By Alicia Furlow, Intern and Caregiver,
Ellen was most likely from a dairy farm that sold her to a live-market auction when she became emaciated. The feedlot she ended up at sells live animals who are slaughtered onsite. Unable to walk and too thin for slaughter, Ellen faced a bullet to the headÖif not for an animal control officer who saved her life. Ellen was pregnant when she arrived and gave birth to two healthy baby boys, Noah & Cornelius. She passed away recently.
In the few months that I got to spend with Ellen before she died, she taught me a lot about boundaries. She suffered immensely as a dairy goat before coming to the sanctuary and was understandably skittish around people. Every time I would feed her in the morning, she would walk to the opposite side of her stall and not come near her food until I left. Whenever I would visit the other goats in their pasture, she would get up and walk away if I got too close to her. As time went on though, she got less scared when I opened the barn doors in the morning. Eventually I was able to actually sit down with her and scratch her neck and face. She taught me to really listen to her body language and know when she was uncomfortable with something. Looking back now I realize that all of this was possible because of one of Ellenís best human friends, Adrienne. Through her, Ellen became less afraid of humans, and gave me the chance to get to know her personally.
Ellen started getting sick about a month after I arrived at Animal Place. She had a condition called Johneís disease. Johneís affects every goat differently and in Ellenís case made it almost impossible for her to eat. The caregiving team tried everything to help her get healthier but nothing worked. Knowing Ellen was in extreme pain, the decision was made for her to be euthanized. A selfish part of me didnít want this to happen because I wanted more time with her. But I knew that if I was thinking strictly for Ellenís well being, euthanasia was the best choice. I vowed then that I would be there with her as it happened.
When I think about how her life almost ended- scared, high strung, and miserable in a slaughterhouse- I am grateful that I was there with her. We sat in the shade underneath a tree, her head on my lap, her whole body relaxed from sedation. I apologized for everything humans did to her- stripping her of her autonomy, taking her children away from her year after year, and viewing her as nothing more than a commodity to be used. I told her how strong she was and how much she inspired me. When the vet came to give her the final injection, I looked down at Ellen and told her I loved her. I gave her one final scratch on her face and kept myself composed as Ellen left this world. Her death was peaceful. She is now out of pain.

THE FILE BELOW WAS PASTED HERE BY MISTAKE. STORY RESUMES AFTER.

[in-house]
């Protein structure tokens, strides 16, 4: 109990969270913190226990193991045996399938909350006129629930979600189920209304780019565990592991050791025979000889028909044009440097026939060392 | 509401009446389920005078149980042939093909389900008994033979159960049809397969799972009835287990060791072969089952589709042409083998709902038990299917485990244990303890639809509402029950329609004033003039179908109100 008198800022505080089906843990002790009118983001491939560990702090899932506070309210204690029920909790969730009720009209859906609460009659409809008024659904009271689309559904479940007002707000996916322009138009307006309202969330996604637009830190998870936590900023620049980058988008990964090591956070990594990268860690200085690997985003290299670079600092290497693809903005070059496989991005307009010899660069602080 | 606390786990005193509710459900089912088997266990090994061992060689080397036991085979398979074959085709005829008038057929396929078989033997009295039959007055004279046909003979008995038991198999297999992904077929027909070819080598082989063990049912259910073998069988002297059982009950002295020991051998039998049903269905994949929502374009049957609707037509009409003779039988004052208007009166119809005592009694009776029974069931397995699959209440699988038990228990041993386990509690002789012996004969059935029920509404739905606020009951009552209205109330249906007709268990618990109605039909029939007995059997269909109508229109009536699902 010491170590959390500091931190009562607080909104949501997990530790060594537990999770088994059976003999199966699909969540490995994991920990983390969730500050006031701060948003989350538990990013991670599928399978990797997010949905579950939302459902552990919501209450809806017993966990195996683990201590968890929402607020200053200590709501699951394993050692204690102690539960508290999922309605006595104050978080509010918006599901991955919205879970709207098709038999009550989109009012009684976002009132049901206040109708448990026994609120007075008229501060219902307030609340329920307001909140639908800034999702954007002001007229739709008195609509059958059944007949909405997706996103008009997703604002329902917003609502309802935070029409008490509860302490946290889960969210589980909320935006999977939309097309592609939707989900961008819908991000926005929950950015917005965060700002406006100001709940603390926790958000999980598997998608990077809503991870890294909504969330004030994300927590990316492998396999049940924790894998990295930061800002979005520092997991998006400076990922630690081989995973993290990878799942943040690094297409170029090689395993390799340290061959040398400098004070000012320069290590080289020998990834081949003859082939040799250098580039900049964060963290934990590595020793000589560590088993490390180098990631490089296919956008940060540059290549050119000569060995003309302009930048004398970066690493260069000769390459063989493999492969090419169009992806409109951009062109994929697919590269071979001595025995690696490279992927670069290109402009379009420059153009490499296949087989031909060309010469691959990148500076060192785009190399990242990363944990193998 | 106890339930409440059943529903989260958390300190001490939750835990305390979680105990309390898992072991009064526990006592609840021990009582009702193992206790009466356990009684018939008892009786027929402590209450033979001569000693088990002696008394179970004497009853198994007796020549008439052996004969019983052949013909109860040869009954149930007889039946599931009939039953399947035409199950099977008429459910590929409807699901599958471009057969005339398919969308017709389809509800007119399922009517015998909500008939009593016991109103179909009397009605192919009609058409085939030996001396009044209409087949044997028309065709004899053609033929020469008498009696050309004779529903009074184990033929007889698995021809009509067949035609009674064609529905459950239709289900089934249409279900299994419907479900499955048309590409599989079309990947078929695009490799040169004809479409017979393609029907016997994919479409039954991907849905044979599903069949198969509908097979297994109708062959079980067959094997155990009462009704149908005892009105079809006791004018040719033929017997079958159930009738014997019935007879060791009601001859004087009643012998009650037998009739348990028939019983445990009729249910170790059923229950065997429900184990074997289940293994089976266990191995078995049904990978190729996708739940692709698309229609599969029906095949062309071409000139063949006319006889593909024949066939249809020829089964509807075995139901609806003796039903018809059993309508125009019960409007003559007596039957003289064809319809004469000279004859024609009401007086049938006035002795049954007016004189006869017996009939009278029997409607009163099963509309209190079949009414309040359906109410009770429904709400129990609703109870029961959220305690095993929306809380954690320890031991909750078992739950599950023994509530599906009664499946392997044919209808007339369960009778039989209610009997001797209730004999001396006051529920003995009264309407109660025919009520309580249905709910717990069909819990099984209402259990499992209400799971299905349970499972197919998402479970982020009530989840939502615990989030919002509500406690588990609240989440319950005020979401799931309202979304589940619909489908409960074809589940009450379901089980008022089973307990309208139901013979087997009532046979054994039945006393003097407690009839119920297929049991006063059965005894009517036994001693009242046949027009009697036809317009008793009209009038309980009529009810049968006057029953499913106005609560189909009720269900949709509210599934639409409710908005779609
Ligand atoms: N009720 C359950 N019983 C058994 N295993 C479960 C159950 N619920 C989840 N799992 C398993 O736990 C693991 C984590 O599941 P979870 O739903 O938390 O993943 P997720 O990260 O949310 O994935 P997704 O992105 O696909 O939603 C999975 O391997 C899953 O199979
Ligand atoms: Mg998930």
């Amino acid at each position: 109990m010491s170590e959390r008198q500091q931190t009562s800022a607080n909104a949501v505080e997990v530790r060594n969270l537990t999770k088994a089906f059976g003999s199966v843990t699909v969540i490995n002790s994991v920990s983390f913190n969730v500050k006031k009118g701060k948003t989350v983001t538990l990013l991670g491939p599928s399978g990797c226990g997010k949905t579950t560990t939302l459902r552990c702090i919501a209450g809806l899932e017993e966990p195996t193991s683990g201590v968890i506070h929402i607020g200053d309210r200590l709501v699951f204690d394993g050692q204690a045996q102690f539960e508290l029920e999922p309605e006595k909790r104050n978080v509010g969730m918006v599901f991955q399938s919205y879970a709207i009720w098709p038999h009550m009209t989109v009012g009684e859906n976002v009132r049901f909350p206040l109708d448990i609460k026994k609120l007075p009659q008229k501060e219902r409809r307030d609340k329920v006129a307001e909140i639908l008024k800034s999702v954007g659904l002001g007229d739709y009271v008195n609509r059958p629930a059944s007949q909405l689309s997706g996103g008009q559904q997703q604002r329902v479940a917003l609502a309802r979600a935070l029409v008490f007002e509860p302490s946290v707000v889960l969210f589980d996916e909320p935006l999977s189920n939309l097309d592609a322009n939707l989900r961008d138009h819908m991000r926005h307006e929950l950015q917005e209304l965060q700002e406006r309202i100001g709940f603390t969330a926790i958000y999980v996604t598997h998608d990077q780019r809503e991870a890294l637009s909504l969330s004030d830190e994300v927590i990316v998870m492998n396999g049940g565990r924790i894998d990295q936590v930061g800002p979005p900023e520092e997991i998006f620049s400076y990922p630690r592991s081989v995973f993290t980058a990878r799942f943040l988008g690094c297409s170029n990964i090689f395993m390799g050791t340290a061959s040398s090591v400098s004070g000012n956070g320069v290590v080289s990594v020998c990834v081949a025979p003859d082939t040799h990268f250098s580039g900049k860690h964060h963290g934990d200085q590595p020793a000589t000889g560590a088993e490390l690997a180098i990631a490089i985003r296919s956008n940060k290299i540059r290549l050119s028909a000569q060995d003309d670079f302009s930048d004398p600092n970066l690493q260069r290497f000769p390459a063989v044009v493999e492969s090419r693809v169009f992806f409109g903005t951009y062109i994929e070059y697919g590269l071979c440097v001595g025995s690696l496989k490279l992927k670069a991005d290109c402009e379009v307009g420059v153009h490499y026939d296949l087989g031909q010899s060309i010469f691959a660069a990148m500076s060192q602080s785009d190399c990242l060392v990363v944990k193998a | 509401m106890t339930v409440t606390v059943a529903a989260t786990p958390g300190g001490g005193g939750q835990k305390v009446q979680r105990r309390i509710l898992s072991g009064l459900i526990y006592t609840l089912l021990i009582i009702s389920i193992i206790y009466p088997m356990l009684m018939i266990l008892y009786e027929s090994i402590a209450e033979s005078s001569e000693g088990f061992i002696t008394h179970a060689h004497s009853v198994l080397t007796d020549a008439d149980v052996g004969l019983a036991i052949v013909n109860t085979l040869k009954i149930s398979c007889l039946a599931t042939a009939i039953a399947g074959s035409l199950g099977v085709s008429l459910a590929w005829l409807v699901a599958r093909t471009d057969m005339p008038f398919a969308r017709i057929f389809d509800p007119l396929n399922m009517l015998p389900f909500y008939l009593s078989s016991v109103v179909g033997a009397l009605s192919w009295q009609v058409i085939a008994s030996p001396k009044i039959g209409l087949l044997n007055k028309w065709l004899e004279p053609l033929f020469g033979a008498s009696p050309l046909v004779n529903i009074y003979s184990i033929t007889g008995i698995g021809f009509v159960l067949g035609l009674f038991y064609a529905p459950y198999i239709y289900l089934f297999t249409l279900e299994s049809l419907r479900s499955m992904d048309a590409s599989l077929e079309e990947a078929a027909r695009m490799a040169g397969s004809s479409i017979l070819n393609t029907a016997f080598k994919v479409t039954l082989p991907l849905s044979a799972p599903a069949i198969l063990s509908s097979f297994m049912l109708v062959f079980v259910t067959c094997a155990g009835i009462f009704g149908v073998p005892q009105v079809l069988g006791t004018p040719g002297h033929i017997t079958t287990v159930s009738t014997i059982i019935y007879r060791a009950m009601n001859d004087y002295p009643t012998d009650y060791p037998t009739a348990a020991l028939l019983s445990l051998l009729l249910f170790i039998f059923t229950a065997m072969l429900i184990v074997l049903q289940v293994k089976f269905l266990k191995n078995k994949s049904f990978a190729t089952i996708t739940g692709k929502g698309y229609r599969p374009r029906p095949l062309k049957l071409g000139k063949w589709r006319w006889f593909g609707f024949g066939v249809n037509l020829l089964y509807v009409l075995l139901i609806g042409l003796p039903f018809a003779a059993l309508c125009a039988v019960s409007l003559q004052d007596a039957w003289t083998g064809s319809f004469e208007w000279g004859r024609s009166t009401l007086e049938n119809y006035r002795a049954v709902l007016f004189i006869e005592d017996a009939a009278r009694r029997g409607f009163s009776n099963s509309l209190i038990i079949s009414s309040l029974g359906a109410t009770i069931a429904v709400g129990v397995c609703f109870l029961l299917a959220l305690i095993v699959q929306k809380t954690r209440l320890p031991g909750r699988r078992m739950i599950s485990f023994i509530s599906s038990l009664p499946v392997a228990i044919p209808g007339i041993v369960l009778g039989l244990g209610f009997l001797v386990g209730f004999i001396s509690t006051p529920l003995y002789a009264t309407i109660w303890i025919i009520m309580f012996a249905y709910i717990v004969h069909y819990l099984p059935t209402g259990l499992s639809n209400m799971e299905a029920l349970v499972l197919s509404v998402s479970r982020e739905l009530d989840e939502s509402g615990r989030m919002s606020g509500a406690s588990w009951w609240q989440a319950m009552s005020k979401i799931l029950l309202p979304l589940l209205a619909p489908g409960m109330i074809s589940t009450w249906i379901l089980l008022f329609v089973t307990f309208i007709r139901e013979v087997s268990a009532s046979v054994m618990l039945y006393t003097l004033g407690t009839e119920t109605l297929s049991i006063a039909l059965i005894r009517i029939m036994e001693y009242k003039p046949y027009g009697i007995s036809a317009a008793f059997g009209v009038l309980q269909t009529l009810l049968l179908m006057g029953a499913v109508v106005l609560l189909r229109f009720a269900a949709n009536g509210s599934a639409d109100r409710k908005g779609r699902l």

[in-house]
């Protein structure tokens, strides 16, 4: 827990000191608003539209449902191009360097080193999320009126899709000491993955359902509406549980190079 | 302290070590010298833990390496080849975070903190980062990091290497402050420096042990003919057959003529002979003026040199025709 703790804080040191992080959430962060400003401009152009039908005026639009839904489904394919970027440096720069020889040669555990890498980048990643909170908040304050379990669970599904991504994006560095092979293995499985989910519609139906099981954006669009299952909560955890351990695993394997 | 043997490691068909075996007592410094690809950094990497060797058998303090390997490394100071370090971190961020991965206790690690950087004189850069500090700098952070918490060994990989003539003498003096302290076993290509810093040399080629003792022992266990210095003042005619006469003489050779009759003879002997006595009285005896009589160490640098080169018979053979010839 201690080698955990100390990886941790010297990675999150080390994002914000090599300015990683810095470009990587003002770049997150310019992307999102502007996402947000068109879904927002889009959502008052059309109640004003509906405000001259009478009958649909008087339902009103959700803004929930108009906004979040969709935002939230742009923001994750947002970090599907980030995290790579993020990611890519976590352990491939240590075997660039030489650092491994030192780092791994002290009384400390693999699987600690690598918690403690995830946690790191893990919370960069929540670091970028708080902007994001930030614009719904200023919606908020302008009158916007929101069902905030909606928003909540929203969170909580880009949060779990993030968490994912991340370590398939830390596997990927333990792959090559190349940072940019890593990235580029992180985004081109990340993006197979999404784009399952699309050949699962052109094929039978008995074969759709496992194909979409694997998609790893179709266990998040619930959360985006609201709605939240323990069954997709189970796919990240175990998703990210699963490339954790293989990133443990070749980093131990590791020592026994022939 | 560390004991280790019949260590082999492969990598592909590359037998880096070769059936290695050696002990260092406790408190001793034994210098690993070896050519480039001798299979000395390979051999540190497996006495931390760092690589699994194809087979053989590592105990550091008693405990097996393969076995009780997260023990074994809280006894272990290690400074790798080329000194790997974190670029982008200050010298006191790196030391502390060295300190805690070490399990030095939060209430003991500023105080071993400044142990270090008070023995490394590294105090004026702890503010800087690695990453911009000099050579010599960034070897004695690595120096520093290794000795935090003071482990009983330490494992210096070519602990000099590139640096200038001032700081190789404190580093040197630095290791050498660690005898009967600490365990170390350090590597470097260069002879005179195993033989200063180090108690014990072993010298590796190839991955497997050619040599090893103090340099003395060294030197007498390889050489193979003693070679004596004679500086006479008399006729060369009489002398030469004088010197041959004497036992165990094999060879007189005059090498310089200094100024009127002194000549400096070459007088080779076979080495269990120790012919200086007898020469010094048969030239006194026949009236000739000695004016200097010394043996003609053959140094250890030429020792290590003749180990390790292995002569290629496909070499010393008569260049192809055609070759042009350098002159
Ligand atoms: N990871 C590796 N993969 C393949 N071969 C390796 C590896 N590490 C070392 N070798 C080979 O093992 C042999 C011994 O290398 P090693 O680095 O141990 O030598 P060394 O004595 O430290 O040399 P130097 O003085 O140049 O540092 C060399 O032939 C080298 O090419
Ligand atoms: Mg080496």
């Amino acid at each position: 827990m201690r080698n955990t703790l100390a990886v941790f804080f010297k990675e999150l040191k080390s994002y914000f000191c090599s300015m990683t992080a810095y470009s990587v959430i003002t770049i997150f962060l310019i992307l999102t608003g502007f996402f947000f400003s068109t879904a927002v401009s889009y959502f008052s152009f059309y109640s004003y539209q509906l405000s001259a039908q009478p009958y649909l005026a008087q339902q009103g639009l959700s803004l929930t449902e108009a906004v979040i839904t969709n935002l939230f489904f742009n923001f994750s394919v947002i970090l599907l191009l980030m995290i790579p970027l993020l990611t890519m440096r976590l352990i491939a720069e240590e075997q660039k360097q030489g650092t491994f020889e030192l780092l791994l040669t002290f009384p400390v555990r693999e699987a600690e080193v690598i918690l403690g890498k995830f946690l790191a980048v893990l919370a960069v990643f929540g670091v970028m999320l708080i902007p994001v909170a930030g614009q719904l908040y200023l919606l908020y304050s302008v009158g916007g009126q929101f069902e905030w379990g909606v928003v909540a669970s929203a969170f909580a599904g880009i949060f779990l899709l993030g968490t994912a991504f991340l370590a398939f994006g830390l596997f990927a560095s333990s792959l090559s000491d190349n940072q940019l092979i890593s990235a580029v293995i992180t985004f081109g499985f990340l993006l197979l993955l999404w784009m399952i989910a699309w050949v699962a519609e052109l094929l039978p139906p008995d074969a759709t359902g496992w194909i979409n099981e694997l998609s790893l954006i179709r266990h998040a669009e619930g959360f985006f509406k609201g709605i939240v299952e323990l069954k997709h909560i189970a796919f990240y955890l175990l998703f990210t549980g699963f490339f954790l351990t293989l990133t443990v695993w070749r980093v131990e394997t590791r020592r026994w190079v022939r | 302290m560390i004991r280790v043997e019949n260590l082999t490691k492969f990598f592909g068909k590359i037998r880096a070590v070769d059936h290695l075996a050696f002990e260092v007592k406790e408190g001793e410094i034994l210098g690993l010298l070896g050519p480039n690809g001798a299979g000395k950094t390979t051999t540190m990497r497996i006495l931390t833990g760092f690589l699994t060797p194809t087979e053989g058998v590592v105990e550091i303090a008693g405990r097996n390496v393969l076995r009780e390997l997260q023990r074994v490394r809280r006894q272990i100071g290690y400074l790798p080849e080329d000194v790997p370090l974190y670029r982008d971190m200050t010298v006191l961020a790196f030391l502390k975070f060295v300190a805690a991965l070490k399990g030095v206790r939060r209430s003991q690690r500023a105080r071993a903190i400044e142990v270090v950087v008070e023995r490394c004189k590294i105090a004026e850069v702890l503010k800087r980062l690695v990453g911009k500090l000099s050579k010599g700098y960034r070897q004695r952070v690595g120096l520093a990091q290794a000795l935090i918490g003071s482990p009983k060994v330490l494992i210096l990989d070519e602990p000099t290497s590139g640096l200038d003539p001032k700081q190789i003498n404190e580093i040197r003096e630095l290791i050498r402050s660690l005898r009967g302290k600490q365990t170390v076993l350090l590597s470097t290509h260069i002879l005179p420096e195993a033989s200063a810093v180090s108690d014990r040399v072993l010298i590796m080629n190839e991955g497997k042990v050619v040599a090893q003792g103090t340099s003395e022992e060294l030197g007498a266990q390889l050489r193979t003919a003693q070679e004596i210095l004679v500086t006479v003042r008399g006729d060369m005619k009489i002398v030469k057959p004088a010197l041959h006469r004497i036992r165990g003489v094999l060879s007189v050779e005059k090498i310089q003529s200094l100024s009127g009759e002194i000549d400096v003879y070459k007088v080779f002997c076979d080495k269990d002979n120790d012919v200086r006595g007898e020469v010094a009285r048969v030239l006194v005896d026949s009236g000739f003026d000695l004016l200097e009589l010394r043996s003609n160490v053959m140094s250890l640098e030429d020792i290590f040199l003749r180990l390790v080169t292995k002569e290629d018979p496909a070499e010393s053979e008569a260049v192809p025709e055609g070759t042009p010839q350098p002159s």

Ellen was one of the strongest and most resilient beings I have ever known. She loved blackberry leaves and having the sides of her face scratched. I already miss seeing her amongst the rocks in the goat pasture, quietly observing everything that is going on around her. I am grateful she was able to experience giving birth to two beautiful boys without having them taken away from her, that she was able to make some goat and human friends, and lived the rest of her life in a safe place where she was looked at as an individual whose life mattered.
Ellen did not deserve the hand that was dealt to her, no sentient being does. The transient pleasure of consuming animal products is not worth the suffering and loss it causes. Go vegan.
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